The RBI has in the past issued thorough and detailed guidelines in the case of natural calamities, segregating the policies of each type of loan and granting them on lower interest rate or considering the interest of the moratorium period as a separate term loan for a short tenure. Detailed directions were issued in 2015, 2016, 2017 and 2018 in times of drought when lakhs of farmers as well as the economy were adversely affected. Currently, when India’s GDP has dipped severely, the RBI has framed a relief package, entrusting the enforcement to respective banks and non-banking financial institutions, thus leaving it to their whims and fancies.
To explain in actual numbers, for a loan of Rs 25,00,000 contracted at the rate of 12% interest for 15 years, a borrower will normally pay Rs 29,00,756 as interest. But if the borrower avails of the moratorium due to nil cash flow, he will be charged an interest of Rs 75,752.5 for three months, which will in turn be added to the principal amount. The principal amount will then be Rs 25,75,752.5. On this, 12% interest will be charged for a further period of 15 years, making the total interest payable as Rs 29,88,652. In other words, for a borrower to avail of the package granted for his own relief for three months, he has to pay an additional amount called interest on interest, which shall amount to Rs 87,896. This is a rise of 3.03% in the total interest payable in this case. In the revised guideline of six months moratorium now, the principal amount will rise to Rs 26,53,800 and the additional payment on the entire loan will be Rs 1,78,455. This is a raise of 6.15% in the total interest payable.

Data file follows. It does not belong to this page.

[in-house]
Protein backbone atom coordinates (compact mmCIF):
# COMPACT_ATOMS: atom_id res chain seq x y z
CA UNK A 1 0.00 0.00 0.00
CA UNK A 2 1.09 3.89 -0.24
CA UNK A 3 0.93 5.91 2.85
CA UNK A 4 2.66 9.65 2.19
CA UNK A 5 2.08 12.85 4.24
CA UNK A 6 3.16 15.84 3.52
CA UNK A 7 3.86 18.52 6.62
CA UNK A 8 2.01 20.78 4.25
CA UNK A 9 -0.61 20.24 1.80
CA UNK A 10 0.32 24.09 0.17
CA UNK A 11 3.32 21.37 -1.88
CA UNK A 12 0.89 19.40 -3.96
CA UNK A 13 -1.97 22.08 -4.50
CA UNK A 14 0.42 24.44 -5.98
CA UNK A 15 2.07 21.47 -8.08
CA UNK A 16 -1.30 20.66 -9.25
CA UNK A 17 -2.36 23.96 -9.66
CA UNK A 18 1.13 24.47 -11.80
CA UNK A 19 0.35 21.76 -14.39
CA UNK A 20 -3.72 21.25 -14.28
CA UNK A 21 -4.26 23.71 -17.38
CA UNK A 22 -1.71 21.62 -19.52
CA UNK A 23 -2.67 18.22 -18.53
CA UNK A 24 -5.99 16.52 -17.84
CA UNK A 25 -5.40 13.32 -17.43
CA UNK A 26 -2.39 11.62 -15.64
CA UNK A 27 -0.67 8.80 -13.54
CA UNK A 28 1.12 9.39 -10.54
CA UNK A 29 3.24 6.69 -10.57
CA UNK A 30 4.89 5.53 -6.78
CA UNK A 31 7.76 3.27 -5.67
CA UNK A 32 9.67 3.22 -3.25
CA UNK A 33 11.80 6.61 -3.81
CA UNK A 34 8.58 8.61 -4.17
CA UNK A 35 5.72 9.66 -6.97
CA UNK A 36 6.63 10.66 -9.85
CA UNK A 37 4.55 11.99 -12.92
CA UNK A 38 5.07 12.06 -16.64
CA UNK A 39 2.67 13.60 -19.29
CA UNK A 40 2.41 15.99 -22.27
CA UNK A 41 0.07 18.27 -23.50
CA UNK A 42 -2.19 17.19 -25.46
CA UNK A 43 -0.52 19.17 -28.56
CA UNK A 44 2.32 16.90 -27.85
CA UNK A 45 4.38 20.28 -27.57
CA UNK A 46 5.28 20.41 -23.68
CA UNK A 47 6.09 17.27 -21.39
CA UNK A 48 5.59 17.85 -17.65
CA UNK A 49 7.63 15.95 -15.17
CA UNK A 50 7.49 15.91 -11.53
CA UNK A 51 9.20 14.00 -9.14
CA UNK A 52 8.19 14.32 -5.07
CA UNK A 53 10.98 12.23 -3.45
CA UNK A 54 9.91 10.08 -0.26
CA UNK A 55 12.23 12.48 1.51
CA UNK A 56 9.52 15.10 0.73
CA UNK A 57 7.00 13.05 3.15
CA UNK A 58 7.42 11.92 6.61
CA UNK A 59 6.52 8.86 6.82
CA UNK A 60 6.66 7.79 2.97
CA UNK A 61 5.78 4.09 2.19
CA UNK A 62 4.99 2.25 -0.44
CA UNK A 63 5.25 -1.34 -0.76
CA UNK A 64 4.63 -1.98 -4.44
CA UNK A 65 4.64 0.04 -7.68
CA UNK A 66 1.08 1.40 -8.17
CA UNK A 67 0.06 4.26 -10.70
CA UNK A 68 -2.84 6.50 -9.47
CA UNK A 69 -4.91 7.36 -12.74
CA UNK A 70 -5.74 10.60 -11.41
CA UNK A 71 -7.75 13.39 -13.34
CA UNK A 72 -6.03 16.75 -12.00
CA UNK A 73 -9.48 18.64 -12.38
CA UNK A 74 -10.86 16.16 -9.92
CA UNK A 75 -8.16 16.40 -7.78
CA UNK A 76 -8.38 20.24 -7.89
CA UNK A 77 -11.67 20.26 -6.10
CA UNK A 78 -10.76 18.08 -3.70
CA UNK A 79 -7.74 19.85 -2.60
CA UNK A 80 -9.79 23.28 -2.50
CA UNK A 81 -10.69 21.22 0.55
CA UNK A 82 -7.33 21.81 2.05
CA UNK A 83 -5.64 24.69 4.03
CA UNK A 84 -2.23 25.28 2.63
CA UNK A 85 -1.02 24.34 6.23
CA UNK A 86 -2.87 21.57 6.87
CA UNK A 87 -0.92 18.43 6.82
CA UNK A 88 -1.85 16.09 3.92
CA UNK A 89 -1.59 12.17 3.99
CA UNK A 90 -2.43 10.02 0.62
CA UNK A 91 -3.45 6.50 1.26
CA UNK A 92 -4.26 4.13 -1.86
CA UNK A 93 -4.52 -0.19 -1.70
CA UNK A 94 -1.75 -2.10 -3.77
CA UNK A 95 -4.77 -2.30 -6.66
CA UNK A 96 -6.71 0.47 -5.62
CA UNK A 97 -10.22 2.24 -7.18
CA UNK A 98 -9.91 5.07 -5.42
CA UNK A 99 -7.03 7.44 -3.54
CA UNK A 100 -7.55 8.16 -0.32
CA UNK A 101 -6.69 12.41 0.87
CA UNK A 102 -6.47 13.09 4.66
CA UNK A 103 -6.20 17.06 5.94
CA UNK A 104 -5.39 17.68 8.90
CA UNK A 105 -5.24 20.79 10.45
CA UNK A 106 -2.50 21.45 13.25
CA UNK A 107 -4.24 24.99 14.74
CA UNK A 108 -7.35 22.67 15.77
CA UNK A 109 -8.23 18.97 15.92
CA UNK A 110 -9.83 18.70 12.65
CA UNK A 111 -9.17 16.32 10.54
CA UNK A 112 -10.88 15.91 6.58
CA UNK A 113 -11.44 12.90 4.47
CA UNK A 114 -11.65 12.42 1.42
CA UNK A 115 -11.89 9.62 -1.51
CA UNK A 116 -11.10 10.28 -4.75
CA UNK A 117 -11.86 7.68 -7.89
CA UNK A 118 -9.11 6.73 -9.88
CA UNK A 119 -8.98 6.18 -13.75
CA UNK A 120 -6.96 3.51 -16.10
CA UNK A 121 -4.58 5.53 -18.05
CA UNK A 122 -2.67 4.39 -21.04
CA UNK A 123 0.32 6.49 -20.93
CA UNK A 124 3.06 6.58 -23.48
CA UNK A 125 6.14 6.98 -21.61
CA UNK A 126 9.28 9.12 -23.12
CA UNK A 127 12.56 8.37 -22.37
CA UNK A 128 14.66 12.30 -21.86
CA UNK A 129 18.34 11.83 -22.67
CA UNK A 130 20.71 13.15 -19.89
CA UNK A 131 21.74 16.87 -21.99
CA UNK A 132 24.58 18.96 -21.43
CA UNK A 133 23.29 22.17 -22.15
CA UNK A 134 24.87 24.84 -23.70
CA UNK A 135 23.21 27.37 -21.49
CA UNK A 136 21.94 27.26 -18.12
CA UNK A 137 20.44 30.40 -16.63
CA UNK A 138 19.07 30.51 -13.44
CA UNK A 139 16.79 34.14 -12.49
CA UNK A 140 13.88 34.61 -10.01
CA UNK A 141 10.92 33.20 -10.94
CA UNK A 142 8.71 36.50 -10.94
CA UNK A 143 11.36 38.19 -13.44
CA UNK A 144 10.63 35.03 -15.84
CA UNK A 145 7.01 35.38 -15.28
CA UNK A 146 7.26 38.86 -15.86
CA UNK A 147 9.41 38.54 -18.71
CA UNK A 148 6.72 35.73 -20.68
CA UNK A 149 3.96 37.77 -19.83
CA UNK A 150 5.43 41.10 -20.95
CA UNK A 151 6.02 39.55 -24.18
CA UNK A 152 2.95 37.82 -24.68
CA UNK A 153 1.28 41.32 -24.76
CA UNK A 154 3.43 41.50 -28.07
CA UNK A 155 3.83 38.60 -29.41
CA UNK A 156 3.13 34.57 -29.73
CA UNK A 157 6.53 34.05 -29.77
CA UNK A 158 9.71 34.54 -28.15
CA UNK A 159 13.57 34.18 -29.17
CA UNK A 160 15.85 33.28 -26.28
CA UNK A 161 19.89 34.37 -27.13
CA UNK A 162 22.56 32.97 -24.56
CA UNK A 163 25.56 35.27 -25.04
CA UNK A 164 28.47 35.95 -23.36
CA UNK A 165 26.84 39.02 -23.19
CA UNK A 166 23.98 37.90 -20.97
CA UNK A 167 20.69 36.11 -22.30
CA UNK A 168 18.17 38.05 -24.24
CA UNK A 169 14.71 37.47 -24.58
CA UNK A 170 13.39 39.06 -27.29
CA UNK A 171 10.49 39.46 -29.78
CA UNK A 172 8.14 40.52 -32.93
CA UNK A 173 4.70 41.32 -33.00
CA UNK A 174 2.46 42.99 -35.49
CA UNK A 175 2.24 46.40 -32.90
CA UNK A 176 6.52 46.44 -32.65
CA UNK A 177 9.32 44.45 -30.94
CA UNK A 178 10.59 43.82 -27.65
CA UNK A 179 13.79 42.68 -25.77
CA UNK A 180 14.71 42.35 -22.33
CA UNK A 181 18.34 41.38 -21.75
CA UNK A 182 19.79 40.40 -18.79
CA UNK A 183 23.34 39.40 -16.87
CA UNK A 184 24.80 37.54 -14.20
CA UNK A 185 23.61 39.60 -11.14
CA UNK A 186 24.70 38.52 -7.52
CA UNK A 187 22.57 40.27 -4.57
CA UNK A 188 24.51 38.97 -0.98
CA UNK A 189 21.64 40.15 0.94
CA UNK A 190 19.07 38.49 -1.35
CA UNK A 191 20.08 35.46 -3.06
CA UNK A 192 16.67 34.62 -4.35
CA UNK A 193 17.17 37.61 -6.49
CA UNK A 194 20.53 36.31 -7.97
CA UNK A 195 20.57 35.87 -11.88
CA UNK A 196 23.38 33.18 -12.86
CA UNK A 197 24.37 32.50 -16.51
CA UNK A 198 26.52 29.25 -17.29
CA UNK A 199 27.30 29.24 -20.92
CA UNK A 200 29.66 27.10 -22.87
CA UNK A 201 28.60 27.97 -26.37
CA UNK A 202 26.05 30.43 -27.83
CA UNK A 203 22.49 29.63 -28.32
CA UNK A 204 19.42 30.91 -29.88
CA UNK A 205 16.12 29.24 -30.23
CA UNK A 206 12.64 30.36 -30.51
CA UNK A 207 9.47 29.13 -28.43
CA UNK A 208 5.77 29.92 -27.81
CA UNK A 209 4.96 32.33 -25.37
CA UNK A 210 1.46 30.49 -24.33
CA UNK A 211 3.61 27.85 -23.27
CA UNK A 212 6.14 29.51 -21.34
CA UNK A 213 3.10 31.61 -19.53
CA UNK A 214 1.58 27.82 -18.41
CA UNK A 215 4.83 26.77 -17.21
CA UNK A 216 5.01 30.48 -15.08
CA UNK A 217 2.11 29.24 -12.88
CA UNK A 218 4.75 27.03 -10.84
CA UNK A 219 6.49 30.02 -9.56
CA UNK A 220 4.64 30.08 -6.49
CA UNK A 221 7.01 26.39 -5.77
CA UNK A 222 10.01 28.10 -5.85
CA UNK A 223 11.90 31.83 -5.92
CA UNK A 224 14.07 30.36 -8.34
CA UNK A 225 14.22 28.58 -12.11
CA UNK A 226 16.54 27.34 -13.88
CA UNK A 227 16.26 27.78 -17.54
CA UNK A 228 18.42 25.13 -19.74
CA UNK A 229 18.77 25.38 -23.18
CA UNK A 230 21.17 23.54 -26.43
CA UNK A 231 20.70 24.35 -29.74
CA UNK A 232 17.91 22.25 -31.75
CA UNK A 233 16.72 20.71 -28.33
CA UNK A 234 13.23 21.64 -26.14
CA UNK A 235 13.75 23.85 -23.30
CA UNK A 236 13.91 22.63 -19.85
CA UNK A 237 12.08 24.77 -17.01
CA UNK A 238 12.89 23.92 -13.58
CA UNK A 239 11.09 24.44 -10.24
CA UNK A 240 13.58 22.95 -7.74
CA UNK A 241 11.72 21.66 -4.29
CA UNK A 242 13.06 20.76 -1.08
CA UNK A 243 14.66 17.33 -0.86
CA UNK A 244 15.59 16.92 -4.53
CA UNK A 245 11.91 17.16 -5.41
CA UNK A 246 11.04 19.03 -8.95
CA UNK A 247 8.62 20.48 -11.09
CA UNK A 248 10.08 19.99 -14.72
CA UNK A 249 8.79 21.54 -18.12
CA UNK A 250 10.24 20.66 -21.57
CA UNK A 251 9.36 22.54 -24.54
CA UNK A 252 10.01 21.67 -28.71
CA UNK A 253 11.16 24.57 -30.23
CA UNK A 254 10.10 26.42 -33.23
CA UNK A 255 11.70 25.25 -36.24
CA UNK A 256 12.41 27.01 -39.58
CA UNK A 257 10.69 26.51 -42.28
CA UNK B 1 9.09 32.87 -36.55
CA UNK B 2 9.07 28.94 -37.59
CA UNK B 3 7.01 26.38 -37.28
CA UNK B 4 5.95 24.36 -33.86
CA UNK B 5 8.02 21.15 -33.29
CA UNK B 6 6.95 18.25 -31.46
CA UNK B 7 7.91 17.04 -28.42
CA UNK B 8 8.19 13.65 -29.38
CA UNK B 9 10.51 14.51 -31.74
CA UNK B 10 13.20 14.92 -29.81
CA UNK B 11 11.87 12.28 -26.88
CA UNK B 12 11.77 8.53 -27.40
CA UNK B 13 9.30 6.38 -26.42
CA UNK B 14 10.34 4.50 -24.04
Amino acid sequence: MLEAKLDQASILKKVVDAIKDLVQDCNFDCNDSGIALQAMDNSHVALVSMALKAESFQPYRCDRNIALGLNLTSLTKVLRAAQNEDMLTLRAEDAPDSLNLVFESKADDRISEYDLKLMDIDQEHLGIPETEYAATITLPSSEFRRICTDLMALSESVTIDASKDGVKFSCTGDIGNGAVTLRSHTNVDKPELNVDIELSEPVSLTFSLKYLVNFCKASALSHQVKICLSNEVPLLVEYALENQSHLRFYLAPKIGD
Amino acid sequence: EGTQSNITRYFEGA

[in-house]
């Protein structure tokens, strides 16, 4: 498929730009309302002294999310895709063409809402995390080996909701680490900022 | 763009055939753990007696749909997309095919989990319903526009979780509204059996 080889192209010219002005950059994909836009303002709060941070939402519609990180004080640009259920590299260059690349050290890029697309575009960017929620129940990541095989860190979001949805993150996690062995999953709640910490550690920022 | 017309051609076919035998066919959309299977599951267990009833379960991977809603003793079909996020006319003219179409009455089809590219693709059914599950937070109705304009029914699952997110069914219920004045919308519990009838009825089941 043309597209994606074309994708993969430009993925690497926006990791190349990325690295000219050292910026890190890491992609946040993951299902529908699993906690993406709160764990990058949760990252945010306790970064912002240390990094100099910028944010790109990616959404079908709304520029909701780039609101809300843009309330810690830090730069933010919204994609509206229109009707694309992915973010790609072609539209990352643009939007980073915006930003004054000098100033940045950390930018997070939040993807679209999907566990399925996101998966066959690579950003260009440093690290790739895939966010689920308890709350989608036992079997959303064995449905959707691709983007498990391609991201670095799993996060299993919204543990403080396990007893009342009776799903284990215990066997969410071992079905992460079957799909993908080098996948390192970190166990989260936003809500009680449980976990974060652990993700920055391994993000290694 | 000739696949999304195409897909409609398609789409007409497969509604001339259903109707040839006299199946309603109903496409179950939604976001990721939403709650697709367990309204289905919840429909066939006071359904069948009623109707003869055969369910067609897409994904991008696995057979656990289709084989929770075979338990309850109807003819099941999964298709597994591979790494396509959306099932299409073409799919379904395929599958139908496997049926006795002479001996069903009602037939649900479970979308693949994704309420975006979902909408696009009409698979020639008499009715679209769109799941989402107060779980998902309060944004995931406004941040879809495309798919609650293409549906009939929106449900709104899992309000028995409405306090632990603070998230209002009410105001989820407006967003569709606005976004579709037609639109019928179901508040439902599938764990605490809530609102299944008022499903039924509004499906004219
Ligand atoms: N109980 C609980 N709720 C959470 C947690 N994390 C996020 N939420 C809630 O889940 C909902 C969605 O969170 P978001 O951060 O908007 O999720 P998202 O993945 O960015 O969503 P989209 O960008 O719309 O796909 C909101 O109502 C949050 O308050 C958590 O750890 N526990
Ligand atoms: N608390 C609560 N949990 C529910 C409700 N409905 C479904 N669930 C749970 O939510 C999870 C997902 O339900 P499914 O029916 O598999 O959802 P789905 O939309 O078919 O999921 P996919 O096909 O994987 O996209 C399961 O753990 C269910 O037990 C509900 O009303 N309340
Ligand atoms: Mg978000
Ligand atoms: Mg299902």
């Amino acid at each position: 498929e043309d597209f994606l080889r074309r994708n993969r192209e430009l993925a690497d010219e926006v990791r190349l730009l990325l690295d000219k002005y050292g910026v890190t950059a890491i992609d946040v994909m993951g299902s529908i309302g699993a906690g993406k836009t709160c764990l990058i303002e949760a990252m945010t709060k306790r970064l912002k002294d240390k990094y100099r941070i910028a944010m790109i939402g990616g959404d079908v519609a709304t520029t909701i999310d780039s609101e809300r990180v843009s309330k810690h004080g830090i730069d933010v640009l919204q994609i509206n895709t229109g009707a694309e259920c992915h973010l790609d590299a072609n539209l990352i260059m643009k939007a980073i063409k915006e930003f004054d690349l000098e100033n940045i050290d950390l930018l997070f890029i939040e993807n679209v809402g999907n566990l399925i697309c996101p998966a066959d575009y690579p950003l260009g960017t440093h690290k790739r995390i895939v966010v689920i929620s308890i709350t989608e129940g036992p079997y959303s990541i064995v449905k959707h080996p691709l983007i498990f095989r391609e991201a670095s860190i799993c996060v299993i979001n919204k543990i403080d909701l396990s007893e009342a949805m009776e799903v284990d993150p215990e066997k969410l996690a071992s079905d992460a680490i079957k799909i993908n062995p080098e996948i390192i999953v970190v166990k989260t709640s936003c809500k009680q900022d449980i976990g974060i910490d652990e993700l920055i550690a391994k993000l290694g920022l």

Seeing the present economic conditions, there is speculation that the moratorium is likely to be extended till the end of the year. This, in turn, will lead to quite a high amount of burden on the borrower for no fault of his.
A person who avails of the moratorium scheme becomes an injured party by paying a high amount of additional interest. On the other hand, a person having a little cash flow and who chooses to pay EMIs ends up spending his last penny on paying the loan instalments which he contracted during normal circumstances for repayment. Moreover, seeing the present financial condition of many borrowers, they will have to opt for the scheme. This could lead to non-performing assets due to the non-capacity of borrowers to repay EMIs.
The government will have no option but to intervene as it is the custodian of the rights of citizens. It preserves the right as well as responsibility to ensure that relief schemes are available and accessible to all. It is the duty of the Supreme Court to make sure that the first stakeholder of the Constitution, ie., the people of the country, are protected, especially if any policy decision affects their rights. The basic principle of the Constitution is to secure economic justice for every individual of the country.
A country can flourish only if it views all its citizens together as equals. As the biggest democracy of the world faces the coronavirus crisis, faith has been placed in the highest authorities of the land to not lose the values of the Constitution. Will they be worthy of that faith?
—The writer is a Supreme Court lawyer